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Ahasuerus

In Bible versions:

Ahasuerus: NET AVS NIV NRSV NASB TEV
Xerxes: NIV
king of Persia after Darius

prince; head; chief
Arts:
Arts Topics: Fainting before Ahasuerus; Portraits of Xerxes I (Ahasuerus)

Hebrew

Strongs #0325: vwrwvxa 'Achashverowsh or (shortened) vrvxa 'Achashrosh (\\#Es 10:1\\)

Ahasuerus = "I will be silent and poor"

1) title of the king of Persia, probably Xerxes

325 'Achashverowsh akh-ash-vay-rosh'

or (shortened) pAchashrosh {akh- ash-rosh'} (Esth. 10:1); of
Persian origin; Achashverosh (i.e. Ahasuerus or Artaxerxes,
but in this case Xerxes), the title (rather than name) of a
Persian king:-Ahasuerus.

Ahasuerus [EBD]

There are three kings designated by this name in Scripture. (1.) The father of Darius the Mede, mentioned in Dan. 9:1. This was probably the Cyaxares I. known by this name in profane history, the king of Media and the conqueror of Nineveh.

(2.) The king mentioned in Ezra 4:6, probably the Cambyses of profane history, the son and successor of Cyrus (B.C. 529).

(3.) The son of Darius Hystaspes, the king named in the Book of Esther. He ruled over the kingdoms of Persia, Media, and Babylonia, "from India to Ethiopia." This was in all probability the Xerxes of profane history, who succeeded his father Darius (B.C. 485). In the LXX. version of the Book of Esther the name Artaxerxes occurs for Ahasuerus. He reigned for twenty-one years (B.C. 486-465). He invaded Greece with an army, it is said, of more than 2,000,000 soldiers, only 5,000 of whom returned with him. Leonidas, with his famous 300, arrested his progress at the Pass of Thermopylae, and then he was defeated disastrously by Themistocles at Salamis. It was after his return from this invasion that Esther was chosen as his queen.

Ahasuerus [NAVE]

AHASUERUS
1. King of Persia, history of. See: Book of Esther.
2. See: Artaxerxes.
3. Father of Darius, Dan. 9:1.

AHASUERUS [SMITH]

(lion-king), the name of one Median and two Persian kings mentioned in the Old Testament.
  1. In (Daniel 9:1) Ahasuerus is said to be the father of Darius the Mede. [DARIUS] This first Ahasuerus is Cyaxares, the conqueror of Nineveh. (Began to reign B.C. 634.)
  2. The Ahasuerus king of Persia, referred to in (Ezra 4:6) must be Cambyses, thought to be Cyrus? successor, and perhaps his son. (B.C. 529.)
  3. The third is the Ahasuerus of the book of Esther. This Ahasuerus is probably Xerxes of history, (Esther 1:1) (B.C. 485), and this conclusion is fortified by the resemblance of character and by certain chronological indications, the account of his life and character agreeing with the book of Esther In the third year of Ahaseuerus was held a great feast and assembly in Shushan the palace, (Esther 1:3) following a council held to consider the invasion of Greece. He divorced his queen Vashti for refusing to appear in public at this banquet, and married, four years afterwards, the Jewess Esther, cousin and ward of Mordecai. Five years after this, Haman, one of his counsellors, having been slighted by Mordecai, prevailed upon the king to order the destruction of all the Jews in the empire. But before the day appointed for the massacre, Esther and Mordecai influenced the king to put Haman to death and to give the Jews the right of self-Defence.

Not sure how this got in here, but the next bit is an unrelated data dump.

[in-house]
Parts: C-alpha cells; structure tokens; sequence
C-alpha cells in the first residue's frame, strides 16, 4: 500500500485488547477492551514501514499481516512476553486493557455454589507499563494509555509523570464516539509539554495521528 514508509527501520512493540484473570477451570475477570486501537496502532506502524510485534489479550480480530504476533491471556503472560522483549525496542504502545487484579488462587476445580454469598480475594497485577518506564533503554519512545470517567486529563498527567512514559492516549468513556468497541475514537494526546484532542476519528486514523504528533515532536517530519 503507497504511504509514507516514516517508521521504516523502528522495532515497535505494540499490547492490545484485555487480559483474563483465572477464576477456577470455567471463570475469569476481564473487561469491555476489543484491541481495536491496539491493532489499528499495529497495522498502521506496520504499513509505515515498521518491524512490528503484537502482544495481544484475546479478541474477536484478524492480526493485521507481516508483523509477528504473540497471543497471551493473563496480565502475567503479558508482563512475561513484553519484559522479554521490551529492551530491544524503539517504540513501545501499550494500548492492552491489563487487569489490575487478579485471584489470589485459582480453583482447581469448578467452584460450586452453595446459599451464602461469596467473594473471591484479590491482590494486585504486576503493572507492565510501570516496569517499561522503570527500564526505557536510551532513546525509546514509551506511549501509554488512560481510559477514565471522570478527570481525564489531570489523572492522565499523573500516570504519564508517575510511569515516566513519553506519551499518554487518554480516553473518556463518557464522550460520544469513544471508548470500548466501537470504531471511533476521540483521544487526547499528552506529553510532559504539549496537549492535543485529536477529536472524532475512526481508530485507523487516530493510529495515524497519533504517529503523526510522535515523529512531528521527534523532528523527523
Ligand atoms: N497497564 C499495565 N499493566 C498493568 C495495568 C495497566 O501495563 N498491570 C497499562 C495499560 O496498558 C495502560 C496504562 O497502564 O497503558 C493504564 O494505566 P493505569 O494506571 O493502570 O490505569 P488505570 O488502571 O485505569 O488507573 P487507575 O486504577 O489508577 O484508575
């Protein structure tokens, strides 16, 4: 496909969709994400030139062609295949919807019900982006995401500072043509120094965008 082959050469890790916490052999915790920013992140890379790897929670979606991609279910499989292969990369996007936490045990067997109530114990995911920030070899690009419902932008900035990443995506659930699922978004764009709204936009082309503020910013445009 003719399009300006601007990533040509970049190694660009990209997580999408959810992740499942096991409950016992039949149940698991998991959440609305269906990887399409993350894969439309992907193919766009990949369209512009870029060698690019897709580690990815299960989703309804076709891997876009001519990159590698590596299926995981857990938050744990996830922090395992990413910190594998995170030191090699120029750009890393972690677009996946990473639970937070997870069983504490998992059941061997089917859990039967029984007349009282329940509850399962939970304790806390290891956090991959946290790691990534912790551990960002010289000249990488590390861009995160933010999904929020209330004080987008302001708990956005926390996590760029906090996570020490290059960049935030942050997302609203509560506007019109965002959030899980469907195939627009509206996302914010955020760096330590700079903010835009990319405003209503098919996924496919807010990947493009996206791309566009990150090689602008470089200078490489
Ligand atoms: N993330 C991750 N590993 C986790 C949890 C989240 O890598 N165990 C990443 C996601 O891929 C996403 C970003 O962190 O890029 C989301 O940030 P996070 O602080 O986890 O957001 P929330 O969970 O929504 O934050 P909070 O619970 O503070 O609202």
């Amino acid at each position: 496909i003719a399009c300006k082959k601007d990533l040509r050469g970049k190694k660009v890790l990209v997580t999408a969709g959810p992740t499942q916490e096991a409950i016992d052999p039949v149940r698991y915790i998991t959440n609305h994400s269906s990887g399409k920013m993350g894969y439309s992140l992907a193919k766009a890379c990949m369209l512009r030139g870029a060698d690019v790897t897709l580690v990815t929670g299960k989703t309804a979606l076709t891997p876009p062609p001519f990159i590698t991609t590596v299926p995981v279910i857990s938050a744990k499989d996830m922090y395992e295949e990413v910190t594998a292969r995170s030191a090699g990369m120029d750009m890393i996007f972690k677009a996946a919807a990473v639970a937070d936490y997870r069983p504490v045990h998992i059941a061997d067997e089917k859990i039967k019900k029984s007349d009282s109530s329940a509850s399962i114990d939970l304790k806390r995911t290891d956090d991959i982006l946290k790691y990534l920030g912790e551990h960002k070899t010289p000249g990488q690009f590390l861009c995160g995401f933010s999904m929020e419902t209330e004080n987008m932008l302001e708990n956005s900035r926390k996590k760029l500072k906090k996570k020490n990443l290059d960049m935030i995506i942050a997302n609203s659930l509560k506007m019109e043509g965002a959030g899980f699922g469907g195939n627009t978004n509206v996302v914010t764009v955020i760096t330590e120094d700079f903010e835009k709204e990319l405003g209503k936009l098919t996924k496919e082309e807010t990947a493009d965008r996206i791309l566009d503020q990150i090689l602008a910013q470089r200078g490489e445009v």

XERXES [ISBE]

XERXES - zerks'-ez: The name is an attempt to transliterate into Greek (Xerxes) the Persian Khshayarsha. The same word in unpointed Hebrew took the form 'chshwrsh, probably pronounced 'achshawarash, but at a later time it was wrongly vocalized so as to produce 'achashwerosh, from whence "Ahasuerus" in English versions of the Bible comes.

Xerxes was king of Persia in 485-465 BC. The first part of his reign was marked by the famous campaign into Greece, beginning in 483. After the defeat at Salamis in 480 Xerxes himself withdrew from the expedition and it was finally discontinued in the next year. During the remainder of his reign, Xerxes seems to have spent a listless existence, absorbed in intrigues of the harem, and leaving the government to be carried on by his ministers and favorites (often slaves). He was finally murdered by his vizier and left an unenviable reputation for caprice and cruelty. For the various Biblical references see AHASUERUS.

Burton Scott Easton




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